Maxfield Parrish was an American painter and illustrator active in the first half of the 20th century. He is known for his distinctive saturated hues and idealized neo-classical imagery.
Born in Philadelphia, Pennsylvania, he was the son of painter and etcher Stephen Parrish. He began drawing for his own amusement as a child. His given name was Frederick Parrish, but he later adopted the maiden name of his paternal grandmother, Maxfield, as his middle name, and later as his professional name. His father was an engraver and landscape artist, and young Parrish’s parents encouraged his talent. He attended Haverford College, the Pennsylvania Academy of the Fine Arts, and Drexel Institute of Art, Science & Industry. He entered into an artistic career that lasted for more than half a century, and which helped shape the Golden Age of illustration and the future of American visual arts.
He lived in Philadelphia until he was 28, at which time he purchased land in Plainfield, New Hampshire, opposite the valley from his parents’ home. Over a number of years he designed and built his own home and eventual studio, The Oaks. He spent the rest of his life there with his wife, Lydia, who died in 1953, and his mistress and model, Sue Lewin, who survived his death in 1966 at age 95.
Launched by a commission to illustrate L. Frank Baum’s Mother Goose in Prose in 1897, his repertoire included many prestigious projects, among which were Eugene Field’s Poems of Childhood in 1904 (8 color plates; see illustration) and such traditional works as Arabian Nights in 1909 (12 color plates). Books illustrated by Parrish, in addition to those that include reproductions of Parrish’s work—including A Wonder Book and Tanglewood Tales in 1910 (10 color plates), The Golden Treasury of Songs and Lyrics in 1911 (8 color plates) and The Knave of Hearts in 1925 (with 23 color images)—are highly sought-after collectors’ items.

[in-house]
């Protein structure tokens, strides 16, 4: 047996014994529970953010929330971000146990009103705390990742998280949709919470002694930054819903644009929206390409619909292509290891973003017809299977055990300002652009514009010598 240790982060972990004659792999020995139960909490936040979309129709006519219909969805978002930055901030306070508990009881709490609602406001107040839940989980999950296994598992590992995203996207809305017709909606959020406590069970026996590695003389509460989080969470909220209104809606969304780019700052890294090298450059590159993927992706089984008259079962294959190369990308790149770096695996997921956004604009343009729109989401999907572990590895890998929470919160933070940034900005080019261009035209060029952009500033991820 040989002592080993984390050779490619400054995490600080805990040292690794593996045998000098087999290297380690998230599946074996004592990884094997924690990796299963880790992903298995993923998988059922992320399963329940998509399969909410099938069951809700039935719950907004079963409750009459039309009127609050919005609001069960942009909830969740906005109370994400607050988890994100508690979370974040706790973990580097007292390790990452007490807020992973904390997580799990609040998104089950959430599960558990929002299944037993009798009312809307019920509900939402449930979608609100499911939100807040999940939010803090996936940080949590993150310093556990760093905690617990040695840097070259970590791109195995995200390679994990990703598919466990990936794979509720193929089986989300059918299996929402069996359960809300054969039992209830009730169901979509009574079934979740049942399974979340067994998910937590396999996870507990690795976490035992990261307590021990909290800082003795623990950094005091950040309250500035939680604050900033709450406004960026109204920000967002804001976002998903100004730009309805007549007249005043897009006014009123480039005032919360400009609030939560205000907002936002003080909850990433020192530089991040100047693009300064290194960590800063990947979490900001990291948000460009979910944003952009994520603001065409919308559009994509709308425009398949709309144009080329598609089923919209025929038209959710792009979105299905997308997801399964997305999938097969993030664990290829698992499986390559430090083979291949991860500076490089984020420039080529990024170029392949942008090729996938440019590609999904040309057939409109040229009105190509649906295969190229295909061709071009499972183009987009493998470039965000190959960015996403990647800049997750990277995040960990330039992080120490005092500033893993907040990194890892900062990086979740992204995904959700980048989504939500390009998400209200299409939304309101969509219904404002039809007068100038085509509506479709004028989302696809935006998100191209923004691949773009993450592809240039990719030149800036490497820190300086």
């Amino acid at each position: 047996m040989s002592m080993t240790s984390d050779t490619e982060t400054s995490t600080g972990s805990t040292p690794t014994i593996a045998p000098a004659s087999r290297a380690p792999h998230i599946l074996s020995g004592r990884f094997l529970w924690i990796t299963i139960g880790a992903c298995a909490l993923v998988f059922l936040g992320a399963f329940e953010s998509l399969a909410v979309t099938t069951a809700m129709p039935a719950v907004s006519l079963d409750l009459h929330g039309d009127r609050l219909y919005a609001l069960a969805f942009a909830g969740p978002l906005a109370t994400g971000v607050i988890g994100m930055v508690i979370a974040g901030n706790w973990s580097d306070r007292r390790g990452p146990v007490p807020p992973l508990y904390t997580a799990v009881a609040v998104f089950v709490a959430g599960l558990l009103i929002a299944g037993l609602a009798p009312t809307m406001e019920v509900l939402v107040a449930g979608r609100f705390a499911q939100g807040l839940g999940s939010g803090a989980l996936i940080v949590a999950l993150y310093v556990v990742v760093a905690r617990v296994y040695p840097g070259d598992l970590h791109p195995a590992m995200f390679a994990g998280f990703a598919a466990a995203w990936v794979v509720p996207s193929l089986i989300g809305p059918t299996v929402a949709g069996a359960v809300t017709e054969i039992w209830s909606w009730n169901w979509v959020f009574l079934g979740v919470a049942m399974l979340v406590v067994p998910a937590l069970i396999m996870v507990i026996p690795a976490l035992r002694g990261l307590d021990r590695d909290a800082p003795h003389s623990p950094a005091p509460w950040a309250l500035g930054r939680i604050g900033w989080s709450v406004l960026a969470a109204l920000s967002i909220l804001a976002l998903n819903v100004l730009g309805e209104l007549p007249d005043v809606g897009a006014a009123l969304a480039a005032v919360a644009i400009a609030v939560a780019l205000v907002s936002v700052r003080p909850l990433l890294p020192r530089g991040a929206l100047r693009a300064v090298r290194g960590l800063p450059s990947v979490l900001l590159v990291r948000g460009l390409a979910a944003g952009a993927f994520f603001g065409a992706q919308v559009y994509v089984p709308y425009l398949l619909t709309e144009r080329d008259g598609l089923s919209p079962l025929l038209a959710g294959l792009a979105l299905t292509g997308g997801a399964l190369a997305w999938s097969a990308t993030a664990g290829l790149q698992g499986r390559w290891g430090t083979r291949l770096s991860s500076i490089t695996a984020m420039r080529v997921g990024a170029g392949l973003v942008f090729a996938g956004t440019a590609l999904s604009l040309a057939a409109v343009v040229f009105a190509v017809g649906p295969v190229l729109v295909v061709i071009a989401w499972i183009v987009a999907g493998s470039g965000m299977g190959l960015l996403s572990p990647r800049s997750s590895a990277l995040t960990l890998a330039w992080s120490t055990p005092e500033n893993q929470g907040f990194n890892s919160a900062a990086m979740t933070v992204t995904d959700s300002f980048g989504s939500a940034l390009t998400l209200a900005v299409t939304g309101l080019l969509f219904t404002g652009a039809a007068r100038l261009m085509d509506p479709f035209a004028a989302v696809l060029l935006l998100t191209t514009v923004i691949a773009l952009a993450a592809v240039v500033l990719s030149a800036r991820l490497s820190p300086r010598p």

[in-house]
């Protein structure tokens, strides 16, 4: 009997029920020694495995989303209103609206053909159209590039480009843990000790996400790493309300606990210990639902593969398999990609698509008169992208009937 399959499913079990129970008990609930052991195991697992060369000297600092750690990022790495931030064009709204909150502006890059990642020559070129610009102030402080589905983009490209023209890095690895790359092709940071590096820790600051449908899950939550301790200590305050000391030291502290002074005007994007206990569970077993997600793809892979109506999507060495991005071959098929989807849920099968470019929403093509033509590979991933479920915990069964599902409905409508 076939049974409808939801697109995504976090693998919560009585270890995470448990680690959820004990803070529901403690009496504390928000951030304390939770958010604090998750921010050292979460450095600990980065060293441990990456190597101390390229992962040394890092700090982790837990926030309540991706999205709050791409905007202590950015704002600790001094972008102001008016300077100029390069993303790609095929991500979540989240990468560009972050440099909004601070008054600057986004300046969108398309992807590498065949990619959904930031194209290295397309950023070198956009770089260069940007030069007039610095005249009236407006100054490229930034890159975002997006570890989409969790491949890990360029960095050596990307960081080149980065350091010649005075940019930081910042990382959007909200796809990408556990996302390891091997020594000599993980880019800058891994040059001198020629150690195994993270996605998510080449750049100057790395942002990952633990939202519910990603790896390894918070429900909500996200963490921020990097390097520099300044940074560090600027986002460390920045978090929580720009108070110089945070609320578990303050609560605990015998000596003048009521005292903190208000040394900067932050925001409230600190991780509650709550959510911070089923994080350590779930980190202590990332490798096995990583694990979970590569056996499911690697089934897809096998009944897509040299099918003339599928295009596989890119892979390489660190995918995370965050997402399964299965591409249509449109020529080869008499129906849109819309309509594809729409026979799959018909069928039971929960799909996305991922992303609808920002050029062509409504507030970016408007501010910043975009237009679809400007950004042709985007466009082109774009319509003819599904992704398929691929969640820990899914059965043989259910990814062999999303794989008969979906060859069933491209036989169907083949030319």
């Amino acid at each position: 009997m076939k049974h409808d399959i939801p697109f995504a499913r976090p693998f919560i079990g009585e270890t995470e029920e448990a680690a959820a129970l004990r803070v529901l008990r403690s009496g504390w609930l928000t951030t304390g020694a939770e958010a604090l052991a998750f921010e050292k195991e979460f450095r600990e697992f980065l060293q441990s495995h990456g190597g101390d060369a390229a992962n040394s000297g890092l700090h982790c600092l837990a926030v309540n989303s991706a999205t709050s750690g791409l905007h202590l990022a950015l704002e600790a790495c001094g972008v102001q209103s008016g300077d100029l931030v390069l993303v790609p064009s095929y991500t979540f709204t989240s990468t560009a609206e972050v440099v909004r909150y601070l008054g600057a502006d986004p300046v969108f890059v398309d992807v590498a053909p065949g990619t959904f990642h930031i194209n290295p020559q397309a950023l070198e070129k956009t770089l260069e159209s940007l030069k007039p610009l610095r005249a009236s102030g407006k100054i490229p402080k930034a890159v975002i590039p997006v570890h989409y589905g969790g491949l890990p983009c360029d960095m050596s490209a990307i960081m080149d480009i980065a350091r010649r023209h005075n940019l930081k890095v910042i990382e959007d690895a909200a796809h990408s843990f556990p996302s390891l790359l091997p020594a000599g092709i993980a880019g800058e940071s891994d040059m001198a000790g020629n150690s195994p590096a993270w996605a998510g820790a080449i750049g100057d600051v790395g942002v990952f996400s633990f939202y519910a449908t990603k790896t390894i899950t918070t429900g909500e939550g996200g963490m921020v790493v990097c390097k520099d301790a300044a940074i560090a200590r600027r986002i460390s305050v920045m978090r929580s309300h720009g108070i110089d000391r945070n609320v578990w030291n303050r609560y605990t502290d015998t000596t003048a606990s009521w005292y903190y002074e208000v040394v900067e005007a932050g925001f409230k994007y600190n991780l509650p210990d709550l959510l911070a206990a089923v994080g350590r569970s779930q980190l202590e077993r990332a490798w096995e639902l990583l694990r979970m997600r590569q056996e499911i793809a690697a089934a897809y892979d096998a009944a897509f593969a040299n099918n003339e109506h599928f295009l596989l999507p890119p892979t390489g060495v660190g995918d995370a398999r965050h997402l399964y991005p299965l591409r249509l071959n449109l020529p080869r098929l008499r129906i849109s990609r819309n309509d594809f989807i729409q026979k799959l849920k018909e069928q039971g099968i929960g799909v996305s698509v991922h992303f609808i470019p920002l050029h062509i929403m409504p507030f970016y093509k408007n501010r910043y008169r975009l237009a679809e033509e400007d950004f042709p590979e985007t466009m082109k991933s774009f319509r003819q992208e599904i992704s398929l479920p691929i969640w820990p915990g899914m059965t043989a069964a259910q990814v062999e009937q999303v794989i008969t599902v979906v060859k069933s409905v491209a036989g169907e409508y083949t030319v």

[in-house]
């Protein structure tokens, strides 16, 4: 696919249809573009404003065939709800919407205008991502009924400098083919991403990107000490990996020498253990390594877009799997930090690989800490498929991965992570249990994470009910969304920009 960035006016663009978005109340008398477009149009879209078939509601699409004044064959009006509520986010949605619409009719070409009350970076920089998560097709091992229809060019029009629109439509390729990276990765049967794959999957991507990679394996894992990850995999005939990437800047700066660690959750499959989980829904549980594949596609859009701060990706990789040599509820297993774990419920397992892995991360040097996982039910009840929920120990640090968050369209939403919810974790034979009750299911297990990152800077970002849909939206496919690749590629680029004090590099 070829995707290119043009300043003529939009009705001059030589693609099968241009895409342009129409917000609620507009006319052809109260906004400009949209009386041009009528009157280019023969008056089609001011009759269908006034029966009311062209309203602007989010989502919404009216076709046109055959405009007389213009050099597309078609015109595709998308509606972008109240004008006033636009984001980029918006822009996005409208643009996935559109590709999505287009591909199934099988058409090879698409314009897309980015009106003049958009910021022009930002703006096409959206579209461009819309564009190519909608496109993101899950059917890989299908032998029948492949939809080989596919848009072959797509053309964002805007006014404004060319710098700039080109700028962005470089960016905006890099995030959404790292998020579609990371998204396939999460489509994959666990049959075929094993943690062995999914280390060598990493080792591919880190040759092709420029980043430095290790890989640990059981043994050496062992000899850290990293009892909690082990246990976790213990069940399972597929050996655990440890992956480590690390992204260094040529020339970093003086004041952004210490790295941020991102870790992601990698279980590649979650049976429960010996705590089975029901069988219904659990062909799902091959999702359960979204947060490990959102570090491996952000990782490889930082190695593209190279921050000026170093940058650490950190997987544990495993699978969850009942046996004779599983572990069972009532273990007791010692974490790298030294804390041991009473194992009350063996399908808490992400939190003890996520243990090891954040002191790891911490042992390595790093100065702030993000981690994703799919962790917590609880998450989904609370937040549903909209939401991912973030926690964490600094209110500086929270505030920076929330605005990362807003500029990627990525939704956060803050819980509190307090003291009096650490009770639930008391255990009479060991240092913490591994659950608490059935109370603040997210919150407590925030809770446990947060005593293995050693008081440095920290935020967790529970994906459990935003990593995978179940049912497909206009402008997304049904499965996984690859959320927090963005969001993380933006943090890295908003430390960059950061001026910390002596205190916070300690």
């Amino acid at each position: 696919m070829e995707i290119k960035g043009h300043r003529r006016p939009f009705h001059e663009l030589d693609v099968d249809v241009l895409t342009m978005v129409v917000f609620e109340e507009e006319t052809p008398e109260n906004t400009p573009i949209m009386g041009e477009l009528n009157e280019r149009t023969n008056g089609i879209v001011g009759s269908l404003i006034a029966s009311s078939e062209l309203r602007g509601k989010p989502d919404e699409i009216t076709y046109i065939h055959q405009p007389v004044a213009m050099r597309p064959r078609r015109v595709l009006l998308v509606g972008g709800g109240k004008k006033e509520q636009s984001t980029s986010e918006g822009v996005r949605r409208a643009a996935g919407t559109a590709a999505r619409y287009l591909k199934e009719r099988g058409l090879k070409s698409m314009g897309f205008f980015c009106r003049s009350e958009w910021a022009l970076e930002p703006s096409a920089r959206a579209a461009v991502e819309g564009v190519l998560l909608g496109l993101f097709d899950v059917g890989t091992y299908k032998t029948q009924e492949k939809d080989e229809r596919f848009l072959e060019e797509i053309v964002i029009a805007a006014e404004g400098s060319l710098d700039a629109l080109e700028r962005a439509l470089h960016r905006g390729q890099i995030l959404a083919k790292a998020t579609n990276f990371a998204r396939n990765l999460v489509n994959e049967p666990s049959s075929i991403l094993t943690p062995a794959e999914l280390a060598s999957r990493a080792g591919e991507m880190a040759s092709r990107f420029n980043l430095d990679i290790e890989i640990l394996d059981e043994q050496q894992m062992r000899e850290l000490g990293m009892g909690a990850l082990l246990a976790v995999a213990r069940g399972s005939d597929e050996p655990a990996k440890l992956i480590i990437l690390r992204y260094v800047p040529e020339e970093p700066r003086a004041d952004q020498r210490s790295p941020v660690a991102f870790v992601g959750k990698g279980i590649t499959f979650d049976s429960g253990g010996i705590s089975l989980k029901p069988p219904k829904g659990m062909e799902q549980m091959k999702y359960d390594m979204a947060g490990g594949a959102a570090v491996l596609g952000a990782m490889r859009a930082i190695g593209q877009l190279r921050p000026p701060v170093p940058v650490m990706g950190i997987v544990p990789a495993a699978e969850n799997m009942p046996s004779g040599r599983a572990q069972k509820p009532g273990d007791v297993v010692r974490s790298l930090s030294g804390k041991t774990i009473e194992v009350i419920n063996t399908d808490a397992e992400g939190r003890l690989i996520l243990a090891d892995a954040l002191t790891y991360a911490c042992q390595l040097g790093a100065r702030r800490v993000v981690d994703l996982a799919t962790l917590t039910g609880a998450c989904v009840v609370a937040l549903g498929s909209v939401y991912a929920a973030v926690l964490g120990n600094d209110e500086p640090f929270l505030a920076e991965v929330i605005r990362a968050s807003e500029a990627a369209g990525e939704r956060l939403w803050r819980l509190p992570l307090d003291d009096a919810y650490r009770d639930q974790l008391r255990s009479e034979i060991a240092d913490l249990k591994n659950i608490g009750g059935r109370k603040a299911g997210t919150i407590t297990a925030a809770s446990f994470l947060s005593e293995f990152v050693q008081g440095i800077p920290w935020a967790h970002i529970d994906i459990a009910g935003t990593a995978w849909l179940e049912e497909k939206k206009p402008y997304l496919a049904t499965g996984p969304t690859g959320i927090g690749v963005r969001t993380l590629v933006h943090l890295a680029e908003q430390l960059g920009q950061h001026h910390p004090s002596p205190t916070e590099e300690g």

He had numerous commissions from popular magazines in the 1910s and 1920s, including Hearst’s, Colliers, and Life. He was also a favorite of advertisers, including Wanamaker’s, Edison-Mazda Lamps, Fisk Tires, Colgate and Oneida Cutlery. In the 1920s, Parrish turned away from illustration and concentrated on painting for its own sake. Androgynous nudes in fantastical settings were a recurring theme. He continued in this vein for several years, living comfortably off the royalties brought in by the production of posters and calendars featuring his works. An early favorite model was Kitty Owen in the 1920s. Later another favorite, Susan Lewin, posed for many works, and was employed in the Parrish household for many years. Parrish posed for many images that featured male—and occasionally female—figures (see Potpourri, 1905).
In 1931, he declared to the Associated Press, “I’m done with girls on rocks”, and opted instead to focus on landscapes. Though never as popular as his earlier works, he profited from them. He would often build models of the landscapes he wished to paint, using various lighting setups before deciding on a preferred view, which he would photograph as a basis for the painting (see for example, The Millpond). He lived in Plainfield, New Hampshire, near the Cornish Art Colony, and painted until he was 91 years old. He was also an avid machinist. He often referred to himself as “a mechanic who loved to paint.”
Parrish was one of the most successful and prolific of the illustrators and painters of the Golden Age of Illustration. He was earning over $100,000 per year by 1910, at a time when a fine home could be purchased for $2,000. Norman Rockwell referred to Parrish as “my idol”. Parrish, although unique in his execution and never duplicated, exhibited considerable influence upon other illustrators and artists, an influence which continues through the present. His original paintings are highly sought-after when they come to market, as well as his first-edition prints, which continue to command high prices at both auction and through private sales. His exacting attention to detail preceded the Photorealist and Hyper-Realist art movements, and his abundant imagination and love of fantasy elements have also influenced artists in myriad media.